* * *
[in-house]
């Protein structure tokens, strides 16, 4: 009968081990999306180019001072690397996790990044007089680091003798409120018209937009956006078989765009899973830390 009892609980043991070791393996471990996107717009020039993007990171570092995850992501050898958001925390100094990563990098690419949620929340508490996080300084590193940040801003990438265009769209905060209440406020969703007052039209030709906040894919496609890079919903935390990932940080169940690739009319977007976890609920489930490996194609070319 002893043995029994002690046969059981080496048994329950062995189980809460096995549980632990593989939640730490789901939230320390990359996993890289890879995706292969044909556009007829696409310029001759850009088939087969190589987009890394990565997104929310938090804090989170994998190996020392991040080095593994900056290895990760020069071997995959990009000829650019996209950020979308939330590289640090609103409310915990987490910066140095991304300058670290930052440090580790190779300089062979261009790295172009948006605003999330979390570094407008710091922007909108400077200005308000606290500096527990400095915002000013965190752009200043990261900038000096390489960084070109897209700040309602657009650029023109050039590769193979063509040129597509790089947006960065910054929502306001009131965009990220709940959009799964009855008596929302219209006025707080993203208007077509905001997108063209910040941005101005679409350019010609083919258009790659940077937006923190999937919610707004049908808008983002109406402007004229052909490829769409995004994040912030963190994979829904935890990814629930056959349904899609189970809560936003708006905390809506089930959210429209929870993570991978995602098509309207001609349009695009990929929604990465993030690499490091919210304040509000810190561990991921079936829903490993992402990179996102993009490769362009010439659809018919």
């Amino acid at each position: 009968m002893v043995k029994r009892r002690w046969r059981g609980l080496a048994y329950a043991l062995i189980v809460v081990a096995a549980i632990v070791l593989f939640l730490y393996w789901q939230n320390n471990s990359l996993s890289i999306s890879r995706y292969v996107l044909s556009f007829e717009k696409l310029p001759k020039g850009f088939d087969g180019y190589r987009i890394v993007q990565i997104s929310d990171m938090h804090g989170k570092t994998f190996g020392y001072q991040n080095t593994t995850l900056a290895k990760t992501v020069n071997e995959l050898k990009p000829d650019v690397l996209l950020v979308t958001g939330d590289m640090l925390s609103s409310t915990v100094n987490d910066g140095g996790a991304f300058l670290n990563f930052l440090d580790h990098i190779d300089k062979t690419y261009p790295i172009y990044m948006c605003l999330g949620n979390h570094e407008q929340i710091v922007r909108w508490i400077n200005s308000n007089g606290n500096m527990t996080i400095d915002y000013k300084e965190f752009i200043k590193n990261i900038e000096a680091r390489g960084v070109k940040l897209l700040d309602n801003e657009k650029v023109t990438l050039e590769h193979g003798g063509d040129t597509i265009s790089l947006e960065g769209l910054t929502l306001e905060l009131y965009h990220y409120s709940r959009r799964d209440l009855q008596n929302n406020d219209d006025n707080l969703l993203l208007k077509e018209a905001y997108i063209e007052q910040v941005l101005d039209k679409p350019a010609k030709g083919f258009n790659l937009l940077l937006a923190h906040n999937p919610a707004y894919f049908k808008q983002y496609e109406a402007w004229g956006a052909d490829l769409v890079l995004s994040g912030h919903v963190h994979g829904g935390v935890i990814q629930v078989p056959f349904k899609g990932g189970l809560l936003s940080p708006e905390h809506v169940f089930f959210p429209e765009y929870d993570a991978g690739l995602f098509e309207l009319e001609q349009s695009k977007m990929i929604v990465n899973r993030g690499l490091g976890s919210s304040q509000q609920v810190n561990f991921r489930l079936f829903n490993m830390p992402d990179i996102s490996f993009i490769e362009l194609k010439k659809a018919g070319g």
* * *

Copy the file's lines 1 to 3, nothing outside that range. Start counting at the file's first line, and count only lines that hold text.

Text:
[in-house]
């Protein structure tokens, strides 16, 4: 009968081990999306180019001072690397996790990044007089680091003798409120018209937009956006078989765009899973830390 009892609980043991070791393996471990996107717009020039993007990171570092995850992501050898958001925390100094990563990098690419949620929340508490996080300084590193940040801003990438265009769209905060209440406020969703007052039209030709906040894919496609890079919903935390990932940080169940690739009319977007976890609920489930490996194609070319 002893043995029994002690046969059981080496048994329950062995189980809460096995549980632990593989939640730490789901939230320390990359996993890289890879995706292969044909556009007829696409310029001759850009088939087969190589987009890394990565997104929310938090804090989170994998190996020392991040080095593994900056290895990760020069071997995959990009000829650019996209950020979308939330590289640090609103409310915990987490910066140095991304300058670290930052440090580790190779300089062979261009790295172009948006605003999330979390570094407008710091922007909108400077200005308000606290500096527990400095915002000013965190752009200043990261900038000096390489960084070109897209700040309602657009650029023109050039590769193979063509040129597509790089947006960065910054929502306001009131965009990220709940959009799964009855008596929302219209006025707080993203208007077509905001997108063209910040941005101005679409350019010609083919258009790659940077937006923190999937919610707004049908808008983002109406402007004229052909490829769409995004994040912030963190994979829904935890990814629930056959349904899609189970809560936003708006905390809506089930959210429209929870993570991978995602098509309207001609349009695009990929929604990465993030690499490091919210304040509000810190561990991921079936829903490993992402990179996102993009490769362009010439659809018919």
């Amino acid at each position: 009968m002893v043995k029994r009892r002690w046969r059981g609980l080496a048994y329950a043991l062995i189980v809460v081990a096995a549980i632990v070791l593989f939640l730490y393996w789901q939230n320390n471990s990359l996993s890289i999306s890879r995706y292969v996107l044909s556009f007829e717009k696409l310029p001759k020039g850009f088939d087969g180019y190589r987009i890394v993007q990565i997104s929310d990171m938090h804090g989170k570092t994998f190996g020392y001072q991040n080095t593994t995850l900056a290895k990760t992501v020069n071997e995959l050898k990009p000829d650019v690397l996209l950020v979308t958001g939330d590289m640090l925390s609103s409310t915990v100094n987490d910066g140095g996790a991304f300058l670290n990563f930052l440090d580790h990098i190779d300089k062979t690419y261009p790295i172009y990044m948006c605003l999330g949620n979390h570094e407008q929340i710091v922007r909108w508490i400077n200005s308000n007089g606290n500096m527990t996080i400095d915002y000013k300084e965190f752009i200043k590193n990261i900038e000096a680091r390489g960084v070109k940040l897209l700040d309602n801003e657009k650029v023109t990438l050039e590769h193979g003798g063509d040129t597509i265009s790089l947006e960065g769209l910054t929502l306001e905060l009131y965009h990220y409120s709940r959009r799964d209440l009855q008596n929302n406020d219209d006025n707080l969703l993203l208007k077509e018209a905001y997108i063209e007052q910040v941005l101005d039209k679409p350019a010609k030709g083919f258009n790659l937009l940077l937006a923190h906040n999937p919610a707004y894919f049908k808008q983002y496609e109406a402007w004229g956006a052909d490829l769409v890079l995004s994040g912030h919903v963190h994979g829904g935390v935890i990814q629930v078989p056959f349904k899609g990932g189970l809560l936003s940080p708006e905390h809506v169940f089930f959210p429209e765009y929870d993570a991978g690739l995602f098509e309207l009319e001609q349009s695009k977007m990929i929604v990465n899973r993030g690499l490091g976890s919210s304040q509000q609920v810190n561990f991921r489930l079936f829903n490993m830390p992402d990179i996102s490996f993009i490769e362009l194609k010439k659809a018919g070319g």